Teaching Students How To Determine What Is Accurate Or Useful Information In The Online World – Part 1



One of the foremost concerns that educators face in a digital age is the near ubiquitous access that students have to information. This undeniably has a huge positive impact on their education and, on the whole, provides them with fantastic opportunities to discover and drive their own learning, but it also has inherent pitfalls and dangers for educators to be aware of.

As a tool for learning and education, one of the greatest strengths of the Internet is also one of its greatest weaknesses. The Internet exists as a forum where everyone can have a voice and that voice is more or less equal to everyone else’s. Two direct effects of this fact are that there is far more valuable information readily available than there has been ever before, and there is also far more misinformation strewn amongst it. Before the rise of the Internet, the prevailing means of obtaining information was through books and, in order to be published in a book, that information had to be read and reviewed by editors and any number of people before it would reach its audience. The Internet, on the other hand, simply requires an ‘author’ to press publish.

The ease with which information can be published online can be a fantastic learning opportunity for students to be able to publish their own work to an authentic audience. However, as a result of the anonymous nature of the Internet, assuming that they have given no indication of their age or their status as a student, their work will be viewed on its own merits by anyone who sees it. This can, however, pose a problem for students who are trying to conduct research. They will almost certainly stumble upon sites that contain inaccurate or intentionally misleading information on almost any topic; students therefore need to be equipped with skills to help them verify and analyse their findings.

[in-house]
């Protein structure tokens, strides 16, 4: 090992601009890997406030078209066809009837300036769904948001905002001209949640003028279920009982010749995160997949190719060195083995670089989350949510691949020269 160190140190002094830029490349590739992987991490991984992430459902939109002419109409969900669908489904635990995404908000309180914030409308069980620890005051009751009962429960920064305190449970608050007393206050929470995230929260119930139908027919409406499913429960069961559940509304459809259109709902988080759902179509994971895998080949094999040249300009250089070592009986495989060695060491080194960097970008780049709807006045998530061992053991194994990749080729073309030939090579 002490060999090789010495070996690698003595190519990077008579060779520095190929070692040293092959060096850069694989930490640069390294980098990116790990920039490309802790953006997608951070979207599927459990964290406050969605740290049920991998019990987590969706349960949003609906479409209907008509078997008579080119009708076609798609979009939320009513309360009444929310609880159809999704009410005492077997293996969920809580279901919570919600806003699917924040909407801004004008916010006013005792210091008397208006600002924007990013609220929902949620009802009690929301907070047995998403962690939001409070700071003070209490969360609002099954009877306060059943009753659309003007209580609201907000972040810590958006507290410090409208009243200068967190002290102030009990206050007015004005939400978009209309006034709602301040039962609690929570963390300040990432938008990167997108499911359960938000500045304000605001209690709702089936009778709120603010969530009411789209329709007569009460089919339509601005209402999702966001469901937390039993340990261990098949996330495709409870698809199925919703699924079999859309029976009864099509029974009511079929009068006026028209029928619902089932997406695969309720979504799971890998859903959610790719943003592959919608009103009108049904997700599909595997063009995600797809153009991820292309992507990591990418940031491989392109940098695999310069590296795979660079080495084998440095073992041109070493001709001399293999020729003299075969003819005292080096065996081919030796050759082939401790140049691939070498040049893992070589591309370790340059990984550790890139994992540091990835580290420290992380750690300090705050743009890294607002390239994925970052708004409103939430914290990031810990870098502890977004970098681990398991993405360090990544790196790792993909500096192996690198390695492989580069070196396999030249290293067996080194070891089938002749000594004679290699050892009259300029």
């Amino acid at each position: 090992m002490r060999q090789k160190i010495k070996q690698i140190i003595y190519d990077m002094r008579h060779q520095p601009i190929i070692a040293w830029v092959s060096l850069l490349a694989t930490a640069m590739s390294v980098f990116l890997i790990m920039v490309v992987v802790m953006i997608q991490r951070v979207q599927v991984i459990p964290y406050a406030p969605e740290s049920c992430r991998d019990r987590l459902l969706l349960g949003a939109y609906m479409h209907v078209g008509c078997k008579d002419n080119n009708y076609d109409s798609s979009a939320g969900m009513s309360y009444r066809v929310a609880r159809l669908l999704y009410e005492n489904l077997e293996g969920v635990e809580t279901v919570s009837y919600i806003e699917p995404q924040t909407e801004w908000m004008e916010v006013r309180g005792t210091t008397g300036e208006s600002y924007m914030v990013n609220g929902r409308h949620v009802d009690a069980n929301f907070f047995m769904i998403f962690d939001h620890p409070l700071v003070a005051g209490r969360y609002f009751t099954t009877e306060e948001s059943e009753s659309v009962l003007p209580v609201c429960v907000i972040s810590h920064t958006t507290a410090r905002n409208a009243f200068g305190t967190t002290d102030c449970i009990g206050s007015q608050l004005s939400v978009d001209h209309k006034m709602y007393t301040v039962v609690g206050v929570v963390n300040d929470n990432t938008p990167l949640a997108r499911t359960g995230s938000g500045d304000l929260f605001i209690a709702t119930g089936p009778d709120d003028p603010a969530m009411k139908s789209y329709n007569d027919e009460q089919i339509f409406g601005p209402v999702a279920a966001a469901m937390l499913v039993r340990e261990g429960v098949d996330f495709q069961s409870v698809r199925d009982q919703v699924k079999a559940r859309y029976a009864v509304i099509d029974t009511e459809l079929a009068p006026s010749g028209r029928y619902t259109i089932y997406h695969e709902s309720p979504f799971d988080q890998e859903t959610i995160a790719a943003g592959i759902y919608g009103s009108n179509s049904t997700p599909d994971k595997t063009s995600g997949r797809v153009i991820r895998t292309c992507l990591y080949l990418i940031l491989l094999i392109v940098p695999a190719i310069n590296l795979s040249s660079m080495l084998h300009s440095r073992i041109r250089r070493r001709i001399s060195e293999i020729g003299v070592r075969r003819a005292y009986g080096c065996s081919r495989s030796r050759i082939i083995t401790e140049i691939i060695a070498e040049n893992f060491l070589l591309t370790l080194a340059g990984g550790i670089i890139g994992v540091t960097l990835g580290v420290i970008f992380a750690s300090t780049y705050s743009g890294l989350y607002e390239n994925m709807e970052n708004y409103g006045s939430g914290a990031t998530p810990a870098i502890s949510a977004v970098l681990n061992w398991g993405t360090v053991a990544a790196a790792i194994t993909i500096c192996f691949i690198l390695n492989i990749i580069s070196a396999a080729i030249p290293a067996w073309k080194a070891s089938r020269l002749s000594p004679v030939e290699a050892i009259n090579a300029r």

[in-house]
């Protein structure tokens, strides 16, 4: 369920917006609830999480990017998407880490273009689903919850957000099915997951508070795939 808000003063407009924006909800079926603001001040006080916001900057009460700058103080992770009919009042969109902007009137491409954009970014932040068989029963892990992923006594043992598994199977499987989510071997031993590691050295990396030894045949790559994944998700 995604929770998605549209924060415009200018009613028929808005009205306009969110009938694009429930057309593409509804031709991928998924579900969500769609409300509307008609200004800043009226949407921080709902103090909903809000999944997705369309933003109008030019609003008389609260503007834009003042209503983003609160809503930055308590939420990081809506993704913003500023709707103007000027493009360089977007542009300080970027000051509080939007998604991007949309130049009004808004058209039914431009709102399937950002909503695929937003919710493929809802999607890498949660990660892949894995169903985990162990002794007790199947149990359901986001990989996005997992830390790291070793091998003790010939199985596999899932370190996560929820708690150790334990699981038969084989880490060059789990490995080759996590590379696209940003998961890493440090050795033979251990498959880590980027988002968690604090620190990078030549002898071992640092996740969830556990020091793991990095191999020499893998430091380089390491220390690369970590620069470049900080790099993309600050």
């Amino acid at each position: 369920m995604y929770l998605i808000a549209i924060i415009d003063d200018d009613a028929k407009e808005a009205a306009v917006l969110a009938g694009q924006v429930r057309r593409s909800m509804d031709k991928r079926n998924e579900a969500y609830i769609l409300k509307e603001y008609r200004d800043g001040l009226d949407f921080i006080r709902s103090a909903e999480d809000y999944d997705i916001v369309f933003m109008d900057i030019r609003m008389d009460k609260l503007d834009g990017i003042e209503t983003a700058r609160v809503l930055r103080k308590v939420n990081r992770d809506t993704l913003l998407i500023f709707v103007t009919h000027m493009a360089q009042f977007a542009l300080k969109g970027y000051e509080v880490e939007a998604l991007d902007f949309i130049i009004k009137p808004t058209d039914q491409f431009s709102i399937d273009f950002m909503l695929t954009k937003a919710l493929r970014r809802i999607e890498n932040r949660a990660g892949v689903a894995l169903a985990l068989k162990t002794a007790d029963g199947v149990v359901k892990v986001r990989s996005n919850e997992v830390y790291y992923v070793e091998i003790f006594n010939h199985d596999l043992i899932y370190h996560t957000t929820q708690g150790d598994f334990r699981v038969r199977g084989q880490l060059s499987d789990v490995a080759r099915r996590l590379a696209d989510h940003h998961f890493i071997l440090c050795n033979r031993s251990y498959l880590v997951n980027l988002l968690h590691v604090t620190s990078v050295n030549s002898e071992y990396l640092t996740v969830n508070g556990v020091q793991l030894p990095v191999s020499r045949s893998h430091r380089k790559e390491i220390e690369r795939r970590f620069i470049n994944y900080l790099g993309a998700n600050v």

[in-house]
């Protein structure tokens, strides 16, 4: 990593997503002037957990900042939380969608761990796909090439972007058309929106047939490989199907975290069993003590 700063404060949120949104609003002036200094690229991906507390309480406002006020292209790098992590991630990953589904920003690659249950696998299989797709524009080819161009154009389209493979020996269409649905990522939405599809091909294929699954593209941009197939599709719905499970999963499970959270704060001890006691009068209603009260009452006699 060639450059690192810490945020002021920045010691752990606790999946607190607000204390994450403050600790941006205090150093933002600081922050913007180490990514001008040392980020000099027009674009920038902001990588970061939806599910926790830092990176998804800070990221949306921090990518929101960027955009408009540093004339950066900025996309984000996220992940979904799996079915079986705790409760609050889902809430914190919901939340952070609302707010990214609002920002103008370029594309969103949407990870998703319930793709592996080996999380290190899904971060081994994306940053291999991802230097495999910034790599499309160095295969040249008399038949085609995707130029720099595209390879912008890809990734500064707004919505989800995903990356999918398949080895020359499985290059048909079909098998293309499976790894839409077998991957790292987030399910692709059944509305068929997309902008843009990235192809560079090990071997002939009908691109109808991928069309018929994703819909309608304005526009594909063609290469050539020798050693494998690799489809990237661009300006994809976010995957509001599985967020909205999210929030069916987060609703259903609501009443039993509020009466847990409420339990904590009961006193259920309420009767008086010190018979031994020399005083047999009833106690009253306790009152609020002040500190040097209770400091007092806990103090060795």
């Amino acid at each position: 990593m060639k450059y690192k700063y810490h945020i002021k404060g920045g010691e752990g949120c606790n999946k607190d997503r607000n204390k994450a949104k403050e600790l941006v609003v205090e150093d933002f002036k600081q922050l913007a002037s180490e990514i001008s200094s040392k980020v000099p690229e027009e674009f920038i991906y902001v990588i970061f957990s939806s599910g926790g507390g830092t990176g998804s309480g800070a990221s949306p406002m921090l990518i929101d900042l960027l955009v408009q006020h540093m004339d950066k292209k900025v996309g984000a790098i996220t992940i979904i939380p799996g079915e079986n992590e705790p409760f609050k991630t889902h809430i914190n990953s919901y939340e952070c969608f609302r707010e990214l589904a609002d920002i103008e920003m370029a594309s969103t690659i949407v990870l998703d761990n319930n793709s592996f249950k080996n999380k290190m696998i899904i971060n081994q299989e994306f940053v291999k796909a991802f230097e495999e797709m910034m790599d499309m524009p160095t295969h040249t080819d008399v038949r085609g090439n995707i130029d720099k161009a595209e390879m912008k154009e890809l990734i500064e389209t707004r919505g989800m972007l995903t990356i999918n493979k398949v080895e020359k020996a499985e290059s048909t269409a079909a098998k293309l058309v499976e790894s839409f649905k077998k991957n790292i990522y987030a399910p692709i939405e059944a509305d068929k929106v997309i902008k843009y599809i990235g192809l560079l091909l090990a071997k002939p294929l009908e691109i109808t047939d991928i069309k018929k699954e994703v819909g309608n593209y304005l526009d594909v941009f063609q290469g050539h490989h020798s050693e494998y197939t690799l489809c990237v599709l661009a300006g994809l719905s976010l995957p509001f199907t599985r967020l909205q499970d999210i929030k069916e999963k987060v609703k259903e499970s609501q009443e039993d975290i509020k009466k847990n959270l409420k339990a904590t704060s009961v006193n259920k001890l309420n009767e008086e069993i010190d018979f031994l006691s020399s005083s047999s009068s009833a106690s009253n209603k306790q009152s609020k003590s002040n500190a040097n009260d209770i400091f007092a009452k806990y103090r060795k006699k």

This means that the skill in locating information has taken a back seat to the importance of verifying it. In the past, one of the most necessary skills in researching was to be able to find the information itself. Now, finding information is not so difficult; what is difficult is finding accurate information.

The key to students verifying their own information is for them to develop a questioning attitude. ‘How do you know that? Why should I believe you?’ are questions that educators want to encourage. Some key understandings that teachers can develop in their students to aid in this questioning mindset are:

  1. Understanding that there is incorrect information on the Internet
  2. Using keywords as search terms
  3. Knowing the basics of how search engines work
  4. Realising how easy it is to publish to the Internet
  5. Understanding the need to reference and how to reference
  6. Knowing how to verify references on a site
  7. Realising that domains have different associations
  8. Developing note-taking skills

Using Keywords as Search Terms and Understanding how Search Engines Work

When researching on the Internet, students will often simply enter the question or the topic into Google and if they do not find what they are looking for in the first few sites that appear, they will either give up or claim that there is not an answer to the question. This is because students often have little to no understanding of how search engines actually work.